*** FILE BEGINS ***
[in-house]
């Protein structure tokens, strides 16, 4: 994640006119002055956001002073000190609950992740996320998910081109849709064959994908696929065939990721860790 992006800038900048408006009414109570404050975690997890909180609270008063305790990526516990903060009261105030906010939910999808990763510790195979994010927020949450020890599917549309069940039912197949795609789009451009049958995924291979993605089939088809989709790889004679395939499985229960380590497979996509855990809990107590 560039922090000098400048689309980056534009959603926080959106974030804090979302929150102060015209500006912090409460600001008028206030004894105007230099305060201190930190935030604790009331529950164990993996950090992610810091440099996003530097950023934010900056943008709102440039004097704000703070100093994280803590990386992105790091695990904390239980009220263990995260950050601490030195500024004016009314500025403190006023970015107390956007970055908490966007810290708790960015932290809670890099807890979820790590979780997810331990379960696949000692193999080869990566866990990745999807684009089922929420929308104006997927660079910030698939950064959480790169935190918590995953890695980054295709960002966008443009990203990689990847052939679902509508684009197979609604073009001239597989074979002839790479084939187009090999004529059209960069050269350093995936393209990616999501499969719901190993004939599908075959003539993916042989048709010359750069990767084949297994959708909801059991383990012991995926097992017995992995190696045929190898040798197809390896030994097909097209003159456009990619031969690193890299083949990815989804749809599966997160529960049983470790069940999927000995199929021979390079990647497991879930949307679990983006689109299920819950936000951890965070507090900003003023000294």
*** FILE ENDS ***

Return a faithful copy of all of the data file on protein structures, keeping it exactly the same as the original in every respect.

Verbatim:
[in-house]
């Protein structure tokens, strides 16, 4: 994640006119002055956001002073000190609950992740996320998910081109849709064959994908696929065939990721860790 992006800038900048408006009414109570404050975690997890909180609270008063305790990526516990903060009261105030906010939910999808990763510790195979994010927020949450020890599917549309069940039912197949795609789009451009049958995924291979993605089939088809989709790889004679395939499985229960380590497979996509855990809990107590 560039922090000098400048689309980056534009959603926080959106974030804090979302929150102060015209500006912090409460600001008028206030004894105007230099305060201190930190935030604790009331529950164990993996950090992610810091440099996003530097950023934010900056943008709102440039004097704000703070100093994280803590990386992105790091695990904390239980009220263990995260950050601490030195500024004016009314500025403190006023970015107390956007970055908490966007810290708790960015932290809670890099807890979820790590979780997810331990379960696949000692193999080869990566866990990745999807684009089922929420929308104006997927660079910030698939950064959480790169935190918590995953890695980054295709960002966008443009990203990689990847052939679902509508684009197979609604073009001239597989074979002839790479084939187009090999004529059209960069050269350093995936393209990616999501499969719901190993004939599908075959003539993916042989048709010359750069990767084949297994959708909801059991383990012991995926097992017995992995190696045929190898040798197809390896030994097909097209003159456009990619031969690193890299083949990815989804749809599966997160529960049983470790069940999927000995199929021979390079990647497991879930949307679990983006689109299920819950936000951890965070507090900003003023000294």